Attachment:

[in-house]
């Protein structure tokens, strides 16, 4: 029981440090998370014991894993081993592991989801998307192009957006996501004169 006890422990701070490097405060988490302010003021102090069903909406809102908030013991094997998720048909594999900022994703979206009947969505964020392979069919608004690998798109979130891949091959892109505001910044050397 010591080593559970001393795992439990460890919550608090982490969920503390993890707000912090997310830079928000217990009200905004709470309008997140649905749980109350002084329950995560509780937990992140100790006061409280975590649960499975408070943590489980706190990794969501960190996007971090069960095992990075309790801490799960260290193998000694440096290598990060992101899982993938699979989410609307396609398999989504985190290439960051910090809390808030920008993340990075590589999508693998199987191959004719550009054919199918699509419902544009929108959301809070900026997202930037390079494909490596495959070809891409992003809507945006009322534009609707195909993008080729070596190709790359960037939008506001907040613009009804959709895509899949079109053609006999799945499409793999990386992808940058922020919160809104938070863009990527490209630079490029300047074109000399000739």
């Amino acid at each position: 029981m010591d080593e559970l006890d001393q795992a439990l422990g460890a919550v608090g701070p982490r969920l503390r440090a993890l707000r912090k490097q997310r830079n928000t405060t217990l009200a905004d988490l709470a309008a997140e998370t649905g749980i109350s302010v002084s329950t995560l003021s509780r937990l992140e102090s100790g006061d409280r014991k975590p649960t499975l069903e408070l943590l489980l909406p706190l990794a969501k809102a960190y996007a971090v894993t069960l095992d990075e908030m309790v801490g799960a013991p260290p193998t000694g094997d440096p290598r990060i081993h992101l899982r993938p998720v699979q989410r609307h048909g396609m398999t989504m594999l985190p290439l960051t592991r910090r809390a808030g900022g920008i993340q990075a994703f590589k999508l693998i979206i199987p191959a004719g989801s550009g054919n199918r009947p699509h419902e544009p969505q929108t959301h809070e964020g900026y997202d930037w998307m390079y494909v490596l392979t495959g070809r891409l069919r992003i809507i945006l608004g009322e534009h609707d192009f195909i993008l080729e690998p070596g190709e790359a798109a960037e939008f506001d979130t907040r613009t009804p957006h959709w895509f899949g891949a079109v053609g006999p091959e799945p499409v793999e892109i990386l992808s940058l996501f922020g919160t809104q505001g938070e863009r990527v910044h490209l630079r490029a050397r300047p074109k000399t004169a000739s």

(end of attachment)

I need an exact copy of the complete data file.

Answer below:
[in-house]
């Protein structure tokens, strides 16, 4: 029981440090998370014991894993081993592991989801998307192009957006996501004169 006890422990701070490097405060988490302010003021102090069903909406809102908030013991094997998720048909594999900022994703979206009947969505964020392979069919608004690998798109979130891949091959892109505001910044050397 010591080593559970001393795992439990460890919550608090982490969920503390993890707000912090997310830079928000217990009200905004709470309008997140649905749980109350002084329950995560509780937990992140100790006061409280975590649960499975408070943590489980706190990794969501960190996007971090069960095992990075309790801490799960260290193998000694440096290598990060992101899982993938699979989410609307396609398999989504985190290439960051910090809390808030920008993340990075590589999508693998199987191959004719550009054919199918699509419902544009929108959301809070900026997202930037390079494909490596495959070809891409992003809507945006009322534009609707195909993008080729070596190709790359960037939008506001907040613009009804959709895509899949079109053609006999799945499409793999990386992808940058922020919160809104938070863009990527490209630079490029300047074109000399000739």
């Amino acid at each position: 029981m010591d080593e559970l006890d001393q795992a439990l422990g460890a919550v608090g701070p982490r969920l503390r440090a993890l707000r912090k490097q997310r830079n928000t405060t217990l009200a905004d988490l709470a309008a997140e998370t649905g749980i109350s302010v002084s329950t995560l003021s509780r937990l992140e102090s100790g006061d409280r014991k975590p649960t499975l069903e408070l943590l489980l909406p706190l990794a969501k809102a960190y996007a971090v894993t069960l095992d990075e908030m309790v801490g799960a013991p260290p193998t000694g094997d440096p290598r990060i081993h992101l899982r993938p998720v699979q989410r609307h048909g396609m398999t989504m594999l985190p290439l960051t592991r910090r809390a808030g900022g920008i993340q990075a994703f590589k999508l693998i979206i199987p191959a004719g989801s550009g054919n199918r009947p699509h419902e544009p969505q929108t959301h809070e964020g900026y997202d930037w998307m390079y494909v490596l392979t495959g070809r891409l069919r992003i809507i945006l608004g009322e534009h609707d192009f195909i993008l080729e690998p070596g190709e790359a798109a960037e939008f506001d979130t907040r613009t009804p957006h959709w895509f899949g891949a079109v053609g006999p091959e799945p499409v793999e892109i990386l992808s940058l996501f922020g919160t809104q505001g938070e863009r990527v910044h490209l630079r490029a050397r300047p074109k000399t004169a000739s």